The look-and-say sequence and Conway's Cosmological Theorem
This graphic illustrates the look-and-say sequence
, which is a good example of an idea from recreational mathematics that turns out to have hidden depths. To find the next number in the sequence after “111221”, we read out an inventory of the digits in the number (three 1s; two 2s; one 1) and then we represent the inventory itself as the digits of a new number (312211).
The well-known mathematician John H. Conway
noticed that, with two exceptions, the long-term behaviour of this iterative process is very interesting, and he proved some nontrivial theorems about it. The two “boring” cases, as Conway calls them, are the number 22, which consists of two 2s and immediately goes into an infinite loop, and the empty string of digits, which never gets anywhere. Any other starting string of digits is defined to be interesting
Conway's key observation is that after sufficiently many iterations of this procedure, any interesting string of digits will separate into consecutive substrings that never again interact with neighbouring substrings. Using the metaphor of radioactivity, the minimal substrings of this form are known as atoms
, and the iterative procedure is known as decay
. Because the sequence involves reading previous terms aloud, Conway named this iterative procedure audioactive decay
in a 1986 paper. (He enjoys playing with words when introducing new concepts.)
There are 92 basic types of atoms, all of which only involve the digits 1, 2 and 3. These 92 types are known as common elements
, and they are nicknamed after the first 92 elements of the periodic table (from hydrogen to uranium). There are also so-called transuranic elements
: the Neptunium
family (1311222113321132211221121332211n) and the Plutonium
family (31221132221222112112322211n), where n can be any digit that is 4 or larger.
Conway's Cosmological Theorem states that every string eventually decays into a compound of common and transuranic elements
. (This terminology should not be taken too seriously, and in particular, Conway is not suggesting that the universe is a giant plutonium atom, because that would be ridiculous.) Conway also proves that, starting from an interesting string, the terms eventually grow by about 30 percent on each iteration. More precisely, the length of the string increases asymptotically at each step by a factor of about 1.3035772690, a number known as Conway's constant
. This number is an eigenvalue of the 92 by 92 transition matrix associated to the iterative process, and is the unique positive real root of a certain degree 71 polynomial with integer coefficients.
Although it may appear initially that the nature of this problem may depend significantly on the number base chosen, this turns out not to be the case, so long as the base is at least 4. This is because it is provably impossible for any digits other than 1, 2 or 3 to appear in a sequence, unless the initial number contains such a digit or a run of more than three of the same digit. Another remarkable property of audioactive decay, proved by Conway, is that every common element will eventually show up in the decay of any interesting string.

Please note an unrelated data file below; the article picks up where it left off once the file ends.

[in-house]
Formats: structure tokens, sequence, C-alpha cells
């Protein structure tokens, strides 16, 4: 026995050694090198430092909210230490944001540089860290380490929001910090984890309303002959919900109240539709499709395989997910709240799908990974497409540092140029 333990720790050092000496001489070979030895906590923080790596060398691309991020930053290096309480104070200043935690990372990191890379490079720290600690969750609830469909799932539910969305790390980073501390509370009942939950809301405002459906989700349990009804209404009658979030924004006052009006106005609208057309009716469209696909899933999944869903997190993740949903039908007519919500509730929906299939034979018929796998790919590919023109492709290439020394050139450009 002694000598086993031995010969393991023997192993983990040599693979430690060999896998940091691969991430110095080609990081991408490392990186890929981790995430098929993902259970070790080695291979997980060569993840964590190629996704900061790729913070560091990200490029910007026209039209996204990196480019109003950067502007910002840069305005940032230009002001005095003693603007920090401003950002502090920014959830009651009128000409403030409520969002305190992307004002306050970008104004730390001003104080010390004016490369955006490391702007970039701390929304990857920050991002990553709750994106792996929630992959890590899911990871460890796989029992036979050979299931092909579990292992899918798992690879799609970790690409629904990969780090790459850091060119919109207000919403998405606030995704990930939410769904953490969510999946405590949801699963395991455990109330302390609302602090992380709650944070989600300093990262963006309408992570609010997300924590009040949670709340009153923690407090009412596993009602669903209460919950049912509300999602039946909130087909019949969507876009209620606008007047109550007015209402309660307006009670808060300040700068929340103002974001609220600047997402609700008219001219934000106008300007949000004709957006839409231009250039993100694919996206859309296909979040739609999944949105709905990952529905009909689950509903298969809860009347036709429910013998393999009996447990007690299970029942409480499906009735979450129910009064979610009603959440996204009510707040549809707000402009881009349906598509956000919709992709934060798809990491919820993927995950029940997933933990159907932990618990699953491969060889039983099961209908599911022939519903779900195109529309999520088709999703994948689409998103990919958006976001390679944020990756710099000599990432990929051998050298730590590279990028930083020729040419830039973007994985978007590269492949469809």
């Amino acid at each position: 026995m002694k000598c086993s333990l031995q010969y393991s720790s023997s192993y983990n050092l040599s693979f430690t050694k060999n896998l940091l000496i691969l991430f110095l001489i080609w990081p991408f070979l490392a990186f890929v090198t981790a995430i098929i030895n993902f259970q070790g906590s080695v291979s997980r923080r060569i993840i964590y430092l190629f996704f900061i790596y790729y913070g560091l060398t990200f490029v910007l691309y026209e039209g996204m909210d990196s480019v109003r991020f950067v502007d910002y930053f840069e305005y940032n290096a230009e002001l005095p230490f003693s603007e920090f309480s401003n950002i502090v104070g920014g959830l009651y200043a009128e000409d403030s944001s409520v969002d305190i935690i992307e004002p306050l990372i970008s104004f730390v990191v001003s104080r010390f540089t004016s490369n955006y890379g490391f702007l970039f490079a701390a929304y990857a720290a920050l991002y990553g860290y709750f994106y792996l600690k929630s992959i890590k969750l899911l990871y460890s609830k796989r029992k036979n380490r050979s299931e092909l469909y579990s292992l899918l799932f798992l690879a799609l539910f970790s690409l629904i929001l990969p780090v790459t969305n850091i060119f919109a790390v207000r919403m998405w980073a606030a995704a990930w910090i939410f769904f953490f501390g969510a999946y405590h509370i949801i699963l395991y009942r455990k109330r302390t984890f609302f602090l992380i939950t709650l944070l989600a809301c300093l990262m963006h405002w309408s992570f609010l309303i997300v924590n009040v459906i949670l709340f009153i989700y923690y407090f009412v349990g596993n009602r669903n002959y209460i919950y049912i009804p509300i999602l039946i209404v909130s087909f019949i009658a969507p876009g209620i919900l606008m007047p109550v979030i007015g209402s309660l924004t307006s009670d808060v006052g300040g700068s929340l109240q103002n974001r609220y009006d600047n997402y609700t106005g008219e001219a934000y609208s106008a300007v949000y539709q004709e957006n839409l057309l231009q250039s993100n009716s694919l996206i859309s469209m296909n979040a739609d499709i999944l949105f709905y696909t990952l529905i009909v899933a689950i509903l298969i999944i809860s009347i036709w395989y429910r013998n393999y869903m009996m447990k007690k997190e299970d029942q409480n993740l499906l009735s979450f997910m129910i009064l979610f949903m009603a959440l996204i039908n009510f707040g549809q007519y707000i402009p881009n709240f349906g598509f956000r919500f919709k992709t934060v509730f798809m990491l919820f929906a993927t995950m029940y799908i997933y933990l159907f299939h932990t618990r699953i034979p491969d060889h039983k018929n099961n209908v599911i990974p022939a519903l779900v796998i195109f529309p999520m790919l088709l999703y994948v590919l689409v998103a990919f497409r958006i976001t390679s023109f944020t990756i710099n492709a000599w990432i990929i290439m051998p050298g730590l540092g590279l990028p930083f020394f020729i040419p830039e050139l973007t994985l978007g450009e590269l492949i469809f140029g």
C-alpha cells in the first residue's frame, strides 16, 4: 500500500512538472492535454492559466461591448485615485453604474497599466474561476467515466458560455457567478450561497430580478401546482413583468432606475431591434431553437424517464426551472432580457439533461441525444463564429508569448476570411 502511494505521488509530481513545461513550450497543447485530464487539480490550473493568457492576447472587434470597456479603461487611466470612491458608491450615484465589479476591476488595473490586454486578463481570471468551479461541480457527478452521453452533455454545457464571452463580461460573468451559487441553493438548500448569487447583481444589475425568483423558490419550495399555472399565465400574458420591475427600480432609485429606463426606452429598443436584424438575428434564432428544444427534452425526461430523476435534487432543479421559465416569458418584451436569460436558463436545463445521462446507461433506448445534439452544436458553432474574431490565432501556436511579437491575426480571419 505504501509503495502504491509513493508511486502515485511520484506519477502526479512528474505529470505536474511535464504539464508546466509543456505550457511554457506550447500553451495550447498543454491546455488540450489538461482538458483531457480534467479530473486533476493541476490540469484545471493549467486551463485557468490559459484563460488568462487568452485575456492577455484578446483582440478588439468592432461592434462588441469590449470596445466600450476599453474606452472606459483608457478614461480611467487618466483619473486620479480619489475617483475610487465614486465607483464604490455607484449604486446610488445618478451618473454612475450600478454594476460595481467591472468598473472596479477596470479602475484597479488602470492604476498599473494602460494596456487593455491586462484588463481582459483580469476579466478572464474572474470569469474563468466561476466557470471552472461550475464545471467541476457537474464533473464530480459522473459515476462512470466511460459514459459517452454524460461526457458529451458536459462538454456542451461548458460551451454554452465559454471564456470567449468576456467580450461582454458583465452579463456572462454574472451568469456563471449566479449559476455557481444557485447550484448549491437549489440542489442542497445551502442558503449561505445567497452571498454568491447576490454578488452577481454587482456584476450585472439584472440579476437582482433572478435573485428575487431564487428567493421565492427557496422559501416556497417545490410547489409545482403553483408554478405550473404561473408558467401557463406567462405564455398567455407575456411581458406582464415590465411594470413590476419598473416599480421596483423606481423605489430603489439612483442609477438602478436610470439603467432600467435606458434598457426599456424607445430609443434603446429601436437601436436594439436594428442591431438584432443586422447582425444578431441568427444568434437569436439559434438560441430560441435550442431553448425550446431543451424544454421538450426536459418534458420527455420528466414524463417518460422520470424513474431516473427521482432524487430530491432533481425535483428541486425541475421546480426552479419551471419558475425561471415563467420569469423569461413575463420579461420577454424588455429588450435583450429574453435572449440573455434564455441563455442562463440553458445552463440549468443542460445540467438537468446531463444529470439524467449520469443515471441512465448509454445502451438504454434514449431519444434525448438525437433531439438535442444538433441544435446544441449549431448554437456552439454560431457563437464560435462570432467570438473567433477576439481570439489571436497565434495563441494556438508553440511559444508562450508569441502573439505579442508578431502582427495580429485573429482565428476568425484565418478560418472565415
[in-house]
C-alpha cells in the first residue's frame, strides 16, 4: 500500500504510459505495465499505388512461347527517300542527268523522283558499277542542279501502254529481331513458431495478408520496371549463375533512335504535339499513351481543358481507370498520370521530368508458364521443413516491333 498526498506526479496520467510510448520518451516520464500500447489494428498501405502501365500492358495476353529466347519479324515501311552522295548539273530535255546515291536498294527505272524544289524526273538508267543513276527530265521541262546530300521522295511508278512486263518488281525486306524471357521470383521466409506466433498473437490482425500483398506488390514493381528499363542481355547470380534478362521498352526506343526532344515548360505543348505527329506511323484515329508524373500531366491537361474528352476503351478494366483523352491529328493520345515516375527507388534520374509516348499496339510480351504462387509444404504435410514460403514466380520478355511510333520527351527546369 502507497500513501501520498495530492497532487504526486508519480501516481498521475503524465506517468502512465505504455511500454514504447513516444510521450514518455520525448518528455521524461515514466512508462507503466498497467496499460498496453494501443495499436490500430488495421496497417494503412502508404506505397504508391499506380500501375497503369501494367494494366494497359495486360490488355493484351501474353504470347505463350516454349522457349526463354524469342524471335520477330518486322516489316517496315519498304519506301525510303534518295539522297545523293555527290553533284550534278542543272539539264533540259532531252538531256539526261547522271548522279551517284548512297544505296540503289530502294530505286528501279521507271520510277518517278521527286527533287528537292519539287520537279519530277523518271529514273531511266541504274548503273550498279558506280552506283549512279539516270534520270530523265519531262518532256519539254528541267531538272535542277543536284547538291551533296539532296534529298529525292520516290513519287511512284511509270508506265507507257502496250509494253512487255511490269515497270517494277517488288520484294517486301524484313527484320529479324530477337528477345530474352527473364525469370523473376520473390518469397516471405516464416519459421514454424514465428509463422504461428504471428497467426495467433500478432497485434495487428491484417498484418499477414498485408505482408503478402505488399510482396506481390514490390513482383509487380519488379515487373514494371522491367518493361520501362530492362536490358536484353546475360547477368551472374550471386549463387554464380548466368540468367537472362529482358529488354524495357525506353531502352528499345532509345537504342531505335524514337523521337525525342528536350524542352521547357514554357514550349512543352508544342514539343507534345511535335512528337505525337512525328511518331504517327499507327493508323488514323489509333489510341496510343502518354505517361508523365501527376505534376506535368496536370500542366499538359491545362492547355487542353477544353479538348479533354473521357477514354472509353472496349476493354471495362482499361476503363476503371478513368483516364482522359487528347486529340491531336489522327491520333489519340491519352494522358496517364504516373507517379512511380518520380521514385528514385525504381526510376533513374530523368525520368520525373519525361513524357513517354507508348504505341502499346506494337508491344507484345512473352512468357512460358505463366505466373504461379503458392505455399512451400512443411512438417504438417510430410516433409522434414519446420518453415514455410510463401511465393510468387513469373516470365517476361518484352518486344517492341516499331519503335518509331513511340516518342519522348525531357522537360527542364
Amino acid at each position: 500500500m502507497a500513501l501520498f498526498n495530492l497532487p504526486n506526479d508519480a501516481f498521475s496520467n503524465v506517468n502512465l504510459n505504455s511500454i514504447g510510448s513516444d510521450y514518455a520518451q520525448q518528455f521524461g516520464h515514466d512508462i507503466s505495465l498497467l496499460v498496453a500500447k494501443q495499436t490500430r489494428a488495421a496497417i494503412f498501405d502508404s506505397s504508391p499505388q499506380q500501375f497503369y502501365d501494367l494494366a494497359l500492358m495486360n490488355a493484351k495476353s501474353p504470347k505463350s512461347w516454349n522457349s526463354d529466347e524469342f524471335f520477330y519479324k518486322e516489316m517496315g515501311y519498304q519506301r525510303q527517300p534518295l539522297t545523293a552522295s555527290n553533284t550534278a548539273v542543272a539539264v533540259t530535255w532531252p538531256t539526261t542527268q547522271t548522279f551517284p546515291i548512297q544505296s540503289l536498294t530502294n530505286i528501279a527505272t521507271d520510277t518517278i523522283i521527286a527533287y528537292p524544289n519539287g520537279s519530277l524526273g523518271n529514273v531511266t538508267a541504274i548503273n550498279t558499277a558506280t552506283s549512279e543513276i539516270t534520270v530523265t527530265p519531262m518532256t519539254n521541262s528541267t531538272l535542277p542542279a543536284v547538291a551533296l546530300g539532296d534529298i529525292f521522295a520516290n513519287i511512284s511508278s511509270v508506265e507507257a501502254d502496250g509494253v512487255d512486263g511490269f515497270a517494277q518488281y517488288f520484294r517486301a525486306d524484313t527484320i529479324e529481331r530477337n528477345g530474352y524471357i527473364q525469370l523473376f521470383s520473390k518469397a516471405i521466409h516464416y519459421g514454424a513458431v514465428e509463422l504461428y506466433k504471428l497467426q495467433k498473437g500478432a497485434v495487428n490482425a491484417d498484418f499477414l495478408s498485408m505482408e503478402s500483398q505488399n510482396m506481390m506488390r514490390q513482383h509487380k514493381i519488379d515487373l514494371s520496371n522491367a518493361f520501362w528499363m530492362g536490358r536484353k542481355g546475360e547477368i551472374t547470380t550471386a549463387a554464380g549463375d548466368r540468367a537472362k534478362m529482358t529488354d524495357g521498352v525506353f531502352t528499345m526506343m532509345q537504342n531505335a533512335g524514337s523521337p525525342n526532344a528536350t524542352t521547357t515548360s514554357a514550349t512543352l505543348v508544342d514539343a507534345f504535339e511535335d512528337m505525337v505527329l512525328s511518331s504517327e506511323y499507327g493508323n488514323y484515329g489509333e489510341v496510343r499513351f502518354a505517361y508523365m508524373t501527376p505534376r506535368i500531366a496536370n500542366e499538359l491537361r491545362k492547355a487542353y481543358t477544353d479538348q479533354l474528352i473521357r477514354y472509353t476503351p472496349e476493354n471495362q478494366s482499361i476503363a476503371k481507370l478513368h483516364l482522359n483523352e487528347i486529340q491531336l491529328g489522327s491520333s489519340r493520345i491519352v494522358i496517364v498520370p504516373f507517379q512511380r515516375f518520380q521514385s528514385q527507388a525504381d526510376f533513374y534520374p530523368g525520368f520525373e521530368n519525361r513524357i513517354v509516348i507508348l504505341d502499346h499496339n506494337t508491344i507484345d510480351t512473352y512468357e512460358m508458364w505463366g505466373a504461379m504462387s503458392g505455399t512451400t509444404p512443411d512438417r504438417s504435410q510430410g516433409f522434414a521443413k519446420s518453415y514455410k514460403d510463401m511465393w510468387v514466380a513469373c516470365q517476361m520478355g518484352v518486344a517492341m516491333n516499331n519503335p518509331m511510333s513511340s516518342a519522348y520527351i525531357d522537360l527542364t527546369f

The full statement of the Cosmological Theorem makes a stronger assertion: it states that there exists an integer N such that every
string decays in at most N steps to a compound of common and transuranic elements. According to Conway, there used to exist a proof of this fact by him and Richard Parker, as well as another proof by Mike Guy showing that one could take N=24 and that this was the best possible value. Somehow, both these proofs were lost, but fortunately, Shalosh B. Ekhad and Doron Zeilberger showed in their 1997 paper Proof of Conway's lost Cosmological Theorem
that N exists and is at most 29. The mathematician Shalosh B. Ekhad (Hebrew for “3B1”) is notable for not being human: it is the name of Zeilberger's computer. Despite this, it has written some single-author papers.Relevant links
Here's a recent Numberphile video in which Conway talks about this sequence: http://goo.gl/S24CmM
. I am grateful to +Joachim Kessel
and +Marc Schnau
for telling me about the video. I see that the Numberphile channel has just passed the 1 million subscribers mark, so congratulations are in order!
Mathworld on the Cosmological Theorem: http://mathworld.wolfram.com/CosmologicalTheorem.html
Wikipedia on the look-and-say sequence: http://en.wikipedia.org/wiki/Look-and-say_sequence
The look-and-say sequence on the On-Line Encyclopedia of Integer Sequences: http://oeis.org/A005150
Kevin Watkins has some interesting slides and a paper about the Cosmological Theorem on his web page: http://www.cs.cmu.edu/~kw
Ekhad and Zeilberger's paper: http://www.math.rutgers.edu/~zeilberg/mamarim/mamarimhtml/horton.html#mathematics #scienceeveryday